A new prototype of the Navy's weapon of the future just completed its first test, blasting a chunk of metal through the air at speeds up to 5,600 MPH. Watch below as the Navy's electromagnetic railgun spews a formidable jet of orange flame.
The best part is when the air behind the speeding projectile blurs with heat!
Defense giant BAE Systems delivered the prototype railgun Jan. 30 and the Naval Surface Warfare Center Dahlgren Division just started testing it. The Navy has tested other designs in the lab, but this one is the first industry-built model. Tests will last two months, during which the Navy will check out the railgun's structural integrity and barrel life. Another model, built by General Atomics, is due to be delivered in April.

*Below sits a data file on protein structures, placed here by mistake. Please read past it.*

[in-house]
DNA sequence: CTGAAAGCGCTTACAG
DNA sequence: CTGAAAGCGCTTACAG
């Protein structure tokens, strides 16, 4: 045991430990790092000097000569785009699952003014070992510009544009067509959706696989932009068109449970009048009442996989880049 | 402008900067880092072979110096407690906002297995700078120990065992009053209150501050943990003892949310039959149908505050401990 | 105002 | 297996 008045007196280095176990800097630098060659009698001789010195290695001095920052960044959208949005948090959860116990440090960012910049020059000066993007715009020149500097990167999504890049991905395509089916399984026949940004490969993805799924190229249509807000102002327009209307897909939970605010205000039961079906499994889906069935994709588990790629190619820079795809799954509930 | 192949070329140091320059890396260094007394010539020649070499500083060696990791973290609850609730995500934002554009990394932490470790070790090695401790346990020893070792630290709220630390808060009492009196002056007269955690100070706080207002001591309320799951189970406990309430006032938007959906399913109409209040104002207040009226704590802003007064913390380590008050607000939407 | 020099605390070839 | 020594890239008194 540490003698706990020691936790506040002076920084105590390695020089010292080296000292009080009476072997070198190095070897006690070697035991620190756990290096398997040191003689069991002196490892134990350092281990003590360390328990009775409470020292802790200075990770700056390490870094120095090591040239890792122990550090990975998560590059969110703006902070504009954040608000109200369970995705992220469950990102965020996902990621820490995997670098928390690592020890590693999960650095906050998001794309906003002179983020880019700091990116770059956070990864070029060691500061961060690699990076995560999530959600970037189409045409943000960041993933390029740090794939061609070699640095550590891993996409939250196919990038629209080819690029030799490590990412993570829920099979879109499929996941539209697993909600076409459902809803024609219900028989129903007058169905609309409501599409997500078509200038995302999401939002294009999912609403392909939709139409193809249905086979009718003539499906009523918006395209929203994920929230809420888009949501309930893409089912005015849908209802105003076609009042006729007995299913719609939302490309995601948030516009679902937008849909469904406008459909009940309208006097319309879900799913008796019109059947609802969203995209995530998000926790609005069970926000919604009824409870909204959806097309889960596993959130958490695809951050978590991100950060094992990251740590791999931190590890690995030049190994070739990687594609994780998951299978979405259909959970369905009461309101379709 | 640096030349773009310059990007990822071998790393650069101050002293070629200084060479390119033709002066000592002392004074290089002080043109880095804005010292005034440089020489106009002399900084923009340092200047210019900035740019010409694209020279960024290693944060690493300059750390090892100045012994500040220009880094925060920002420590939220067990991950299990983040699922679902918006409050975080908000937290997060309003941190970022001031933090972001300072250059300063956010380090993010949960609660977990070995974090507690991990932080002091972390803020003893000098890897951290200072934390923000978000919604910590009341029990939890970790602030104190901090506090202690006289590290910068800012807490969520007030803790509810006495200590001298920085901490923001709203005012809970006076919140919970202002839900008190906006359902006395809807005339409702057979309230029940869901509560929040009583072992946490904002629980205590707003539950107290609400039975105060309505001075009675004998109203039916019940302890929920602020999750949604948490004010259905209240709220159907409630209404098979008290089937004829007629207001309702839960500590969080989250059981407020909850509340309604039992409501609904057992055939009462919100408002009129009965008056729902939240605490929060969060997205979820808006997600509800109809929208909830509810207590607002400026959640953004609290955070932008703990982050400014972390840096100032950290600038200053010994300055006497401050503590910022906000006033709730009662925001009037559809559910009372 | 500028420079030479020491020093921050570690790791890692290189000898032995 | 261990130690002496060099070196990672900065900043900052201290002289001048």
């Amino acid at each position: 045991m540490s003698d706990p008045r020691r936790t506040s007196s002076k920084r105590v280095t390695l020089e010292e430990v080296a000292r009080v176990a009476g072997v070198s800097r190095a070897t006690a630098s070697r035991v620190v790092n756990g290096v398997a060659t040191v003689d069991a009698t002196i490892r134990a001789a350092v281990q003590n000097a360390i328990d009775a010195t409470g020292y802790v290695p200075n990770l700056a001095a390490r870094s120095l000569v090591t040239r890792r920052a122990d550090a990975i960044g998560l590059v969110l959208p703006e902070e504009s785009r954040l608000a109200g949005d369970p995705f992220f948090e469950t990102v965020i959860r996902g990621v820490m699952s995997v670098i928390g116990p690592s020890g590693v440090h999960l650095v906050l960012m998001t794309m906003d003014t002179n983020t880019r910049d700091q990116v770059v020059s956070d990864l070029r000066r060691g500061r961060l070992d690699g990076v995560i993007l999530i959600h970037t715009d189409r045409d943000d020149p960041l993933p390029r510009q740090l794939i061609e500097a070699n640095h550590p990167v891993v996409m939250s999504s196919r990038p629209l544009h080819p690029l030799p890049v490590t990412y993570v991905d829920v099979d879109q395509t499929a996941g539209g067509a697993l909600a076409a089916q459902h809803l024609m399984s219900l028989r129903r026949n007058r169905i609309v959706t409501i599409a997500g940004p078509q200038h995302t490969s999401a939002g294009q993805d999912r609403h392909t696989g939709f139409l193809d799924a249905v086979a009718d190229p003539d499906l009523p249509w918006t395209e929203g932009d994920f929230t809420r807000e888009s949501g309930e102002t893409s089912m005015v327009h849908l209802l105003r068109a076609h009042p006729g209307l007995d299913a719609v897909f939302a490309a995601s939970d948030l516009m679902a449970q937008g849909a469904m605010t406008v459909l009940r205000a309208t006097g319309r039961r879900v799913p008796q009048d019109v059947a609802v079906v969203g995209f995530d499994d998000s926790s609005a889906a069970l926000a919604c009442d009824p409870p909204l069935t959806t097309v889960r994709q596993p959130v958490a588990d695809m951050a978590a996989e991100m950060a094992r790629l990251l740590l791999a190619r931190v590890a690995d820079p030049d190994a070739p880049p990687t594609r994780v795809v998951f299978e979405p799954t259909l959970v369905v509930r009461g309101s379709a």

This one is a 32-megajoule demonstrator, according to the Office of Naval Research — for comparison, one megajoule of energy is equivalent to a 1-ton car thrust at 100 MPH.
The eventual goal is a ship-mounted 20- to 32-megajoule weapon that shoots a distance of 50 to 100 nautical miles. It shoots projectiles using electricity instead of chemicals, which would theoretically be safer because you would not have to tote dangerous gunpowder on a ship. It uses an electric field to accelerate a metal conductor between two rails and launch a projectile.
Here's a video of a previous test.
Five amazing, clean technologies that will set us free, in this month's energy-focused issue. Also: how to build a better bomb detector, the robotic toys that are raising your children, a human catapult, the world's smallest arcade, and much more.